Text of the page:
Sapir and Whorf are also other notable scholars whose ideas and writings on Linguistic Relativity influenced many thinkers. Sapir was an American anthropological linguist and a student of Franz Boas while Whorf was an amateur in linguist (Salzmann, Zdenek, James and Nobuko 85). The two Linguistic Relativity thinkers based their arguments on immediate experiences of the purported cultures and languages they often explained. For instance, Sapir, in his argument believed that humanity were in existence at the mercy of specific dialects that were considered to be the standard of expression in such communities (Alford and Danny 123).
Benjamin Lee Whorf, through his various writing collections gives an explicit explanation of the thought and language concept. To Lee Whorf, in case of a similarity in languages, the probability of dramatic cognitive differences becomes so little. In introducing a relatively new concept of the principle of Linguistic Relativity, Sapir and Whorf isolate some cognitive functions and develop a correlation between languages (Alford and Danny 128). The two scholars are considered to be the proponents of the new concept of Linguistic Relativism and bases most of their arguments from Humboldt (Alford and Danny 132).
The relationship between Linguistic Relativity and other academic fields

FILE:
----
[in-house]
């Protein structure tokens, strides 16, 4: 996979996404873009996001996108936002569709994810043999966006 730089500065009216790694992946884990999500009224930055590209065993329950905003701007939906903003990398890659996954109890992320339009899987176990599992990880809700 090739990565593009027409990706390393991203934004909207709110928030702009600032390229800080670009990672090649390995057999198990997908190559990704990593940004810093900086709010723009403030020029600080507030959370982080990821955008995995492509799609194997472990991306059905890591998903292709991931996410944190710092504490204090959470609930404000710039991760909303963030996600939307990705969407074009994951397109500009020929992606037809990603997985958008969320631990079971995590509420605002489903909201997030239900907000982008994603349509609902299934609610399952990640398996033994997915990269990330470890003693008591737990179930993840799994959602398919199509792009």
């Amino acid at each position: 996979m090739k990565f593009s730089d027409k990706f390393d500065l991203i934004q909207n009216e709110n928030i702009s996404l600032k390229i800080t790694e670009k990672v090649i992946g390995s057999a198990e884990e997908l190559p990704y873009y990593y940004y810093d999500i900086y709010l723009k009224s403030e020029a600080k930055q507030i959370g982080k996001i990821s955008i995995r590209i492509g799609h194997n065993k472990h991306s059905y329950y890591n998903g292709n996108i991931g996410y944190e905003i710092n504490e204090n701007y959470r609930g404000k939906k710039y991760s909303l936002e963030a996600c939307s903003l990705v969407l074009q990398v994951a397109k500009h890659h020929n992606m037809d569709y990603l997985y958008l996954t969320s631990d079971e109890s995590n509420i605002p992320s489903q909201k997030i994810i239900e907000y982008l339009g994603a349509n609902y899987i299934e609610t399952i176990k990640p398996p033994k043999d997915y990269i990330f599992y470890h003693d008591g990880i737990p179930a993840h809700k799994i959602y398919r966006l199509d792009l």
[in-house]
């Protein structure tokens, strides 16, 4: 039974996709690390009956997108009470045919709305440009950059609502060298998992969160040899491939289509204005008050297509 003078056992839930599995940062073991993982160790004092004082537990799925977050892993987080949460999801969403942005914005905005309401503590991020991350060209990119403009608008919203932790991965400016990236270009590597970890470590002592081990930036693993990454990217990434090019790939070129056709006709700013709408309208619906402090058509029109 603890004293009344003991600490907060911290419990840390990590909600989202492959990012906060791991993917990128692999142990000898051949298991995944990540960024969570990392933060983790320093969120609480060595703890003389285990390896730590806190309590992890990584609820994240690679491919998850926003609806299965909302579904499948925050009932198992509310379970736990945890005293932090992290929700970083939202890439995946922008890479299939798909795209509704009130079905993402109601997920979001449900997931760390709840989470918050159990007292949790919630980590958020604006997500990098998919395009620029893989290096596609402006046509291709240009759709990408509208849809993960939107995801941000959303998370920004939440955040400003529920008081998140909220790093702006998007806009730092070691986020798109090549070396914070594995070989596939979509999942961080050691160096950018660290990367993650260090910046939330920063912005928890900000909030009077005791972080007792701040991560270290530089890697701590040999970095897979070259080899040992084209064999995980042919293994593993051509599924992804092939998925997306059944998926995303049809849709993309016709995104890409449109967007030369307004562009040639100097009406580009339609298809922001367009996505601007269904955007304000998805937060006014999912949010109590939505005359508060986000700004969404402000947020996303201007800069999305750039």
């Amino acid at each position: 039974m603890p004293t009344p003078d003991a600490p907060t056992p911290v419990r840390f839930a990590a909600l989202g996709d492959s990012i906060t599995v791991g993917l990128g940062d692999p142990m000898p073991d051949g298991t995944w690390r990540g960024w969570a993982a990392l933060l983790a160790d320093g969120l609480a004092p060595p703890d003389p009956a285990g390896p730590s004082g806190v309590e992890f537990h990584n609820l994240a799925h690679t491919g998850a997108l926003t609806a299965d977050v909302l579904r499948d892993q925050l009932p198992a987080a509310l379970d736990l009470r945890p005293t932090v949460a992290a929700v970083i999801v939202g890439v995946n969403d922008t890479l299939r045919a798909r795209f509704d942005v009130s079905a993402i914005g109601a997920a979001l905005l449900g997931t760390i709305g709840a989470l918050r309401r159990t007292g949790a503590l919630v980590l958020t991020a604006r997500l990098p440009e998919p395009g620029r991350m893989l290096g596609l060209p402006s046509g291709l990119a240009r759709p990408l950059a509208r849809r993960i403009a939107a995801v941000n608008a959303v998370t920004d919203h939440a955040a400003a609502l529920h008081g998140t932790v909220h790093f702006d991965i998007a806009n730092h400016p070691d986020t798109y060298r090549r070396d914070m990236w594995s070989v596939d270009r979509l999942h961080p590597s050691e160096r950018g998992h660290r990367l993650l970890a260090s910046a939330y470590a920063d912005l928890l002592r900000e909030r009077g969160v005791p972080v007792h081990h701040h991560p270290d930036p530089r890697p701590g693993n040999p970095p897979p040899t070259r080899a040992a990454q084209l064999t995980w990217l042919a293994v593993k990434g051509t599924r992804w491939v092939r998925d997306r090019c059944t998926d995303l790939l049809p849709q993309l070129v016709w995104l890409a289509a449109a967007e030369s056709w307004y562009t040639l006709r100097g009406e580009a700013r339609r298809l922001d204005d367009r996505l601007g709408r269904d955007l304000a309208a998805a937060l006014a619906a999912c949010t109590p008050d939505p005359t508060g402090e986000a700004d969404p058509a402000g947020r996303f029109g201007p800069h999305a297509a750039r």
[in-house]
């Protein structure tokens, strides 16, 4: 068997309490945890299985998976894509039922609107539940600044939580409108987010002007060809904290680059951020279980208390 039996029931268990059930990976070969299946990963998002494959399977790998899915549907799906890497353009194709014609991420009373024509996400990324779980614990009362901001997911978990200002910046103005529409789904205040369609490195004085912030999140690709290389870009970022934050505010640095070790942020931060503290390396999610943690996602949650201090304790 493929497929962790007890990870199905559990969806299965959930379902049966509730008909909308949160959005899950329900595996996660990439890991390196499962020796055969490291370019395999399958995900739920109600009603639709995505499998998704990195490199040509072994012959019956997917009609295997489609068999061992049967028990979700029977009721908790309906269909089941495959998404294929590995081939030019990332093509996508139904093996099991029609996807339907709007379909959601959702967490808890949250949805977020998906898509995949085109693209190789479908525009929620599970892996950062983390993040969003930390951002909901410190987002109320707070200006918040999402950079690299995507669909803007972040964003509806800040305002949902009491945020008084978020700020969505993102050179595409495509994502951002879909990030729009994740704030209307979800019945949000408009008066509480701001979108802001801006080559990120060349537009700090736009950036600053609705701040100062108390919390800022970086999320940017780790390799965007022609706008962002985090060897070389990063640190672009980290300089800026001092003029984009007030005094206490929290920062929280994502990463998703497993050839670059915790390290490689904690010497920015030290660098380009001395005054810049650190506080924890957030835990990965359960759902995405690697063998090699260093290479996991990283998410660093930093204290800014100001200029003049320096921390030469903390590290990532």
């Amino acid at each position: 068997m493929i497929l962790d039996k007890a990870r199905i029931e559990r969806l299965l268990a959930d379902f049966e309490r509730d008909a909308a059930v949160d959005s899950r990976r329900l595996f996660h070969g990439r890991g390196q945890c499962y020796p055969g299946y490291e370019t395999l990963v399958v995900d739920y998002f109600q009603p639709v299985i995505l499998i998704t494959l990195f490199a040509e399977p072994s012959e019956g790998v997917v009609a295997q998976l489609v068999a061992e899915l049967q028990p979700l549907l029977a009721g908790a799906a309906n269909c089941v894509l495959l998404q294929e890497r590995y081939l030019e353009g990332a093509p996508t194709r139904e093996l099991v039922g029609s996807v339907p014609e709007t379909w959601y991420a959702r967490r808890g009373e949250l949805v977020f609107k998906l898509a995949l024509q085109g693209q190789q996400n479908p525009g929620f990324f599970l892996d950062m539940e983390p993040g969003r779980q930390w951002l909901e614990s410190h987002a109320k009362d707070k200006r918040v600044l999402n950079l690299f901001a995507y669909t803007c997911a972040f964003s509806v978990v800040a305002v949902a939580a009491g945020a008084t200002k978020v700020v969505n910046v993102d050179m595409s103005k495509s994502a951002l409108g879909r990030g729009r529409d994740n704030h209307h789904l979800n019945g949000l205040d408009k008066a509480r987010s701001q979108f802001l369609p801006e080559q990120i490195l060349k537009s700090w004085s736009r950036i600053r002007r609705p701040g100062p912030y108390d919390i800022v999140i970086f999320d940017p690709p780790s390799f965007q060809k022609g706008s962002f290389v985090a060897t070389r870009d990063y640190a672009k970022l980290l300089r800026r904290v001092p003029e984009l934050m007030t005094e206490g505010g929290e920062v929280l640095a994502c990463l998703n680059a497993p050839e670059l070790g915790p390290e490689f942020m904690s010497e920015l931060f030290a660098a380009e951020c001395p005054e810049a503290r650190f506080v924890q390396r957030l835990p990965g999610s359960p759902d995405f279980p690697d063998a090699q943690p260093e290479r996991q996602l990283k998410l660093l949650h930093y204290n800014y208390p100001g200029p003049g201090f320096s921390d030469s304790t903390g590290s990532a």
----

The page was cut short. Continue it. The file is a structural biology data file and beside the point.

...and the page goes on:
Linguistic and Sociology
Sociology studies human social interactions, the communities and the conduct of humanity in the society (Alford and Danny 133). In addition, sociology aims at studying the various societal norms, the role of symbols (such as smiles) and language in a social system. Linguistics can be described as an observational study of human dialect during the communication processes (Alford and Danny 136). The relationship that does exist between language and society cannot be underpinned. In most societies, language is used a medium of communication and is based on a number of spoken and unspoken segments (Alford and Danny 137). Most modern day linguistics primarily focuses on linguistic communication processes that range from the use of gestures, phones and other forms of communication. The primary objective is to depend on crucial information between the human races. Linguistic is also significant in determining the effect of language use on various aspects of humanity (Alford and Danny 139).